*Bates, Robert L. and Julia A. Jackson, ed. (1984). “hummock.” Dictionary of Geological Terms, 3rd Ed. New York: Anchor Books. p. 241.
*Davis, Neil. (2001). Permafrost: A Guide to Frozen Ground in Transition. Fairbanks, Alaska: University of Alaska Press. p. 133, 137-40, 146, 175-76.
*Francis, P, & Oppenheimer, C (2003). Volcanoes. Oxford: Oxford University Press.
*Grab, Stefan. (2005). “Aspects of the geomorphology, genesis and environmental significance of earth hummocks (thufur, pounus): miniature cryogenic mounds.” Progress in Physical Geography 29, 2. p. 139-155.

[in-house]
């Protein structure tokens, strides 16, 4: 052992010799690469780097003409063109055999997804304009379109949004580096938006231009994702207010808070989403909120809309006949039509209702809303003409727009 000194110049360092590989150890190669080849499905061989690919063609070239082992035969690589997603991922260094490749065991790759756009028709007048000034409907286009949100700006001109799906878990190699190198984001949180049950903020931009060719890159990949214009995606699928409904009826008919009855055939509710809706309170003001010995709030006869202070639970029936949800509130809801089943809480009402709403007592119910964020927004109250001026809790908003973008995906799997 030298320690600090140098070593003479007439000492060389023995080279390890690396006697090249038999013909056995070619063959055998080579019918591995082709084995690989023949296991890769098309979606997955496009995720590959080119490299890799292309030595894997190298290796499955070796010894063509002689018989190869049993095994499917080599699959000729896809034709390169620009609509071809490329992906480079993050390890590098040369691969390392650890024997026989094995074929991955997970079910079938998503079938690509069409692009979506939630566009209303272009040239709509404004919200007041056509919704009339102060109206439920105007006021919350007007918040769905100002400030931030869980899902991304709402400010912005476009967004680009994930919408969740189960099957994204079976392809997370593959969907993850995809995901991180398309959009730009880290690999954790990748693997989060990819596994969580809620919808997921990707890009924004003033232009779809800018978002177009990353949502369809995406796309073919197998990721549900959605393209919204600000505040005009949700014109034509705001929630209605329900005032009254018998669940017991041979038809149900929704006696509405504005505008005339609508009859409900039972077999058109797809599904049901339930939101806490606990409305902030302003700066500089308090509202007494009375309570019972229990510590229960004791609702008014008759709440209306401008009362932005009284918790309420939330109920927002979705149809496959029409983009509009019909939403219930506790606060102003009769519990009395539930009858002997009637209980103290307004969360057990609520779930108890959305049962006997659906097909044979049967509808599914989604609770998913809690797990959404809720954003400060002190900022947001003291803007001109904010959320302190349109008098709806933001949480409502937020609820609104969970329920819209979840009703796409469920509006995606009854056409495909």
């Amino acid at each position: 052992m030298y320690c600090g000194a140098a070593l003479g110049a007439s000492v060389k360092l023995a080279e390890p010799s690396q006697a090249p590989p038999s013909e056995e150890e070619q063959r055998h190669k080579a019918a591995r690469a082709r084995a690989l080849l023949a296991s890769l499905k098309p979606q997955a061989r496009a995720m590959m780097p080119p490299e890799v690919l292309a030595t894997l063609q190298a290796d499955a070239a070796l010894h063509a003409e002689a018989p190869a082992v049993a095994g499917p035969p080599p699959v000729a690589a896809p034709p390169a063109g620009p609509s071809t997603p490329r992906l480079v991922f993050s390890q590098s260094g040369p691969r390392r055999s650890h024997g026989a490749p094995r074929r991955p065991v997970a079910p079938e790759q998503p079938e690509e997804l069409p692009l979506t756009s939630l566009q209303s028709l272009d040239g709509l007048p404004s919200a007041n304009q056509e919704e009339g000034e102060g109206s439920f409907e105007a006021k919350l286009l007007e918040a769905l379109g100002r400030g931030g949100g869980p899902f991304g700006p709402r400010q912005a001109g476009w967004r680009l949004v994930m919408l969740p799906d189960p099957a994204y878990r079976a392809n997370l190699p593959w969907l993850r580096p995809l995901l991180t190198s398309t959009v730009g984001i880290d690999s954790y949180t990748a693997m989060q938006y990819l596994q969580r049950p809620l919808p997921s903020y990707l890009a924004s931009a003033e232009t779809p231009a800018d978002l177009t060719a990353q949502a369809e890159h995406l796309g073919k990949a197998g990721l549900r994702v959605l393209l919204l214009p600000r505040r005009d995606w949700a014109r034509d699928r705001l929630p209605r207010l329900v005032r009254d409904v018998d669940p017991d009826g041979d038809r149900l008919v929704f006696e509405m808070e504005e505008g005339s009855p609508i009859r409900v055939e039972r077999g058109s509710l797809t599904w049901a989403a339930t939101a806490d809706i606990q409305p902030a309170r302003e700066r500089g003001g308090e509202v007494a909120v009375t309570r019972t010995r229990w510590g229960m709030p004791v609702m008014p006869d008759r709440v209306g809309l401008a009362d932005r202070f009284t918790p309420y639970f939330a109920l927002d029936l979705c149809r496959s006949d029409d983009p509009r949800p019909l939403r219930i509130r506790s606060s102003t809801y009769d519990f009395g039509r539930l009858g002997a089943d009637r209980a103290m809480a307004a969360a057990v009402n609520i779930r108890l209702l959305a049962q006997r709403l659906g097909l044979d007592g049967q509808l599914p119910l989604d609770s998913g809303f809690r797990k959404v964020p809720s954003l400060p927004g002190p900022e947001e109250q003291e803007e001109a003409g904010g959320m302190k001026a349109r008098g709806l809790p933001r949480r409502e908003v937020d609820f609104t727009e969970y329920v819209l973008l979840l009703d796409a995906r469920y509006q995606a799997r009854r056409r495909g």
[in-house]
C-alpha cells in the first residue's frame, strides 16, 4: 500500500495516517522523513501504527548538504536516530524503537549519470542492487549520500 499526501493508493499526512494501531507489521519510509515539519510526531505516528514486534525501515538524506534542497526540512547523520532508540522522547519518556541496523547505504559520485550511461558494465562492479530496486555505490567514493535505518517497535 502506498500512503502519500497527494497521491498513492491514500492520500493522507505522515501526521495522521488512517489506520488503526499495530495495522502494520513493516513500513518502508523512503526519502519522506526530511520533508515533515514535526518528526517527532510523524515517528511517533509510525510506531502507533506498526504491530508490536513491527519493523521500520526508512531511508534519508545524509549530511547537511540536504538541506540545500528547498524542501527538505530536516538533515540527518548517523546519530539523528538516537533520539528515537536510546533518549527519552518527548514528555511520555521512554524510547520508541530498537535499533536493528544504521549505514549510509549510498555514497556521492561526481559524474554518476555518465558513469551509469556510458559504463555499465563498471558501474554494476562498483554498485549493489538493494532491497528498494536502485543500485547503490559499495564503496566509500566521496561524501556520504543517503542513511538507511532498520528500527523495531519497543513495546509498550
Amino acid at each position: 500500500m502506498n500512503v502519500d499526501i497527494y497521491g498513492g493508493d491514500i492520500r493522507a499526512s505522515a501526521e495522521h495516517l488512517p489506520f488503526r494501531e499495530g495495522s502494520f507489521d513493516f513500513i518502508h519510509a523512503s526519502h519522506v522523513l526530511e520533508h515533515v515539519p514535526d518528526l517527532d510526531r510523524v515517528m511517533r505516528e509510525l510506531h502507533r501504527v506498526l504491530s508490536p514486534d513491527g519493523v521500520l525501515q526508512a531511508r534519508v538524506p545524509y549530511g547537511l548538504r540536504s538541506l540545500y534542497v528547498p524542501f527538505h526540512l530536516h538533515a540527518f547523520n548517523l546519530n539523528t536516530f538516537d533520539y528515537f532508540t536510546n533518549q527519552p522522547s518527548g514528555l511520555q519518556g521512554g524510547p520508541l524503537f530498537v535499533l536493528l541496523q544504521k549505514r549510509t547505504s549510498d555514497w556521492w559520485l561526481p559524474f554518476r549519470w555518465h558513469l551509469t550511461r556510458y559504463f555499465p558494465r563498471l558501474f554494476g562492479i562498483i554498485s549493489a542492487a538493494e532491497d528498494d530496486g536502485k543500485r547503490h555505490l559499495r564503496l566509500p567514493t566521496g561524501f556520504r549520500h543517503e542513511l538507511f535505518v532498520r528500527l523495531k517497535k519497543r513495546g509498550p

*Reubi, O, Ross, P. S., & White, J.D.L. (2005). Debris Avalanche deposits associated with large igneous province volcanism: An example from the Mawson Formation, central Allan Hills, Antarctica. Geological Society of America Bulletin. p. 117, 1615-1627.
*Ui, T., Takarada, S., Yoshimoto, M., (2000). Debris Avalanches. In Sigurdsson, H, Houghton, B.F (eds), Enclopedia of Volcanoes. San Diego: Academic Press.
*Willams, Peter J. and Michael W. Smith. (1989). The Frozen Earth: Fundamentals of Geocryology. Cambride, UK: Cambridge UP, p. 149-163.